Starting Research for Boat Choice


3 years ago I made the mistake of buying a Raider II Turbo. Great boat, but too athletic for me at 70 y.o. 
I want to be able to go out solo, or take a few others. One possibility is a used Sonar. But I would prefer  a non-keeled, lighter and smaller boat. Obviously, I want something not too physically demanding, though I am in good shape for 73. 
I do like speed, however. My only previous boat, long, long ago was a Dyas. 23 foot keel boat with a trapeze from Germany. 
I think one possibility would be an RSVenture, and I would welcome comments on that or any other comparable boats. 
I hope this is not too vague a request. Thanks to all, John



I am near Lake Champlain. 
Budget completely flexible. 
Don’t care about racing, but open to trying it.  
I dry-sailed the Raider, but would moor it if that made more sense. 
I should also add that an 18-20’ lifting keel would also be a possibility. 
I hope that does not confuse things too much.

 Thanks for your reply and questions.


European Bloke

Super Anarchist
 But I would prefer  a non-keeled, lighter and smaller boat.

I do like speed, however.

I think one possibility would be an RSVenture
RSVenture. Little speed, a lot of weight.

How much weight can you put up with i.e. what's your launching plan, and how much speed do you want?

If you're open to a mooring, how about Flying 15?

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It seems like there's definitely an untapped market for a singlehand-able big dinghy that can carry a few friends, there have been 3-4 threads asking for something similar.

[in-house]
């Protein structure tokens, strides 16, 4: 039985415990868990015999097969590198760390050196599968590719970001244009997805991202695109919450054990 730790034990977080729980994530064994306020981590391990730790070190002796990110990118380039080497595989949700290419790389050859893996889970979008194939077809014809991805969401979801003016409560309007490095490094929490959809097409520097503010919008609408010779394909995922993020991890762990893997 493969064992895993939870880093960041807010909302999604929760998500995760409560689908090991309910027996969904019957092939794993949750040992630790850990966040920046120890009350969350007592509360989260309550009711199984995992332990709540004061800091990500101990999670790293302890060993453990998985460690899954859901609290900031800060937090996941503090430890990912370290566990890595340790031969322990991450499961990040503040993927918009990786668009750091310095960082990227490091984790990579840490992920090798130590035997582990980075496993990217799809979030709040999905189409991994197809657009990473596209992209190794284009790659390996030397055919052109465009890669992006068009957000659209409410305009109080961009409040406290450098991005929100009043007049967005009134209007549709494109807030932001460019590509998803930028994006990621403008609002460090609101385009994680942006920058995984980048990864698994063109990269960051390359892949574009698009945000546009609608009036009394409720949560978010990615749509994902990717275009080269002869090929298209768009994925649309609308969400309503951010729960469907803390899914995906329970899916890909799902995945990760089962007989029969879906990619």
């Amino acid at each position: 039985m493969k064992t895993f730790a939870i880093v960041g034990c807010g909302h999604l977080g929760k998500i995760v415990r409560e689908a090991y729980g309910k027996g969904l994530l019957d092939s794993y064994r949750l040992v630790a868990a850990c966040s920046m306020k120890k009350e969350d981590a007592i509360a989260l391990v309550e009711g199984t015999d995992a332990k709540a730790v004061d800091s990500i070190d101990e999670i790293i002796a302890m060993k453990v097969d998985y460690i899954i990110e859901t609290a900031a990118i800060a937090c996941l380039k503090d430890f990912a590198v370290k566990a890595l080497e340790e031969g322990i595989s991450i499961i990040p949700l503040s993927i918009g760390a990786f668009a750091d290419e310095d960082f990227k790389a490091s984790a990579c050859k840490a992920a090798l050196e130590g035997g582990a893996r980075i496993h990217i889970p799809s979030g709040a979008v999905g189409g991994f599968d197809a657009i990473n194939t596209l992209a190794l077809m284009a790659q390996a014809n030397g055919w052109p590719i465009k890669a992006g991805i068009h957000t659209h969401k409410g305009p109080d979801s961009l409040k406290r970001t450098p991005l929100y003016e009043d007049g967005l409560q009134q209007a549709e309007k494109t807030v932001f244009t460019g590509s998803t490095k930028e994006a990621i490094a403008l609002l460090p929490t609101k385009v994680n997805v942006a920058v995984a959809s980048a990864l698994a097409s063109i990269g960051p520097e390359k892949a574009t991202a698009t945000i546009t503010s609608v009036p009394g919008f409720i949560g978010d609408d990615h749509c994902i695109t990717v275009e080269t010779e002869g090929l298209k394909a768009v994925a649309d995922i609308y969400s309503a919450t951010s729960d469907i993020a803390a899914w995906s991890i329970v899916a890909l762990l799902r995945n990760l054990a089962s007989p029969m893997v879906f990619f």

RS Venture is pretty big, RS Quest is probably more manageable if you sail main-only.

Laser Bahia is very similar to the RS Quest

Topper Argo is very similar to the Laser Bahia

Beneteau First 14 could work, you even have two daggerboard trunks for when you change your center of effort with the jib and kite, VX Evo is in a similar vein and you can get a keel on the Evo, although it's pretty sporty.

Topaz Ranger looks like it might fit the bill but I've heard nothing about it.

How do you feel about Scows? An MC or a C scow could work.

How do you feel about Cats? Hobie Getaway?

There's an existing Rhodes 19 fleet...

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Advice on a single/double handed beach dinghy

"There was a thread in November on a similar topic, though looking at European boats, rather than American ones. My thoughts then on "dual purpose" dinghies are as relevant, though:

 IMHO, getting a dinghy, especially a quick one, that does 1-up & 2-up well is hard.   If you think about it, the boat relies on crew weight to keep it upright and you are planning to double (or halve) that critical parameter but keep good performance... it's a lot to ask."


 OTOH? A Flying Fifteen could work.  Lovely to sail, plenty to keep a single-hander busy and room for a couple of friends. Best moored or maybe drysailed, if circumstances permit. Draft is 2'6"... is that a problem?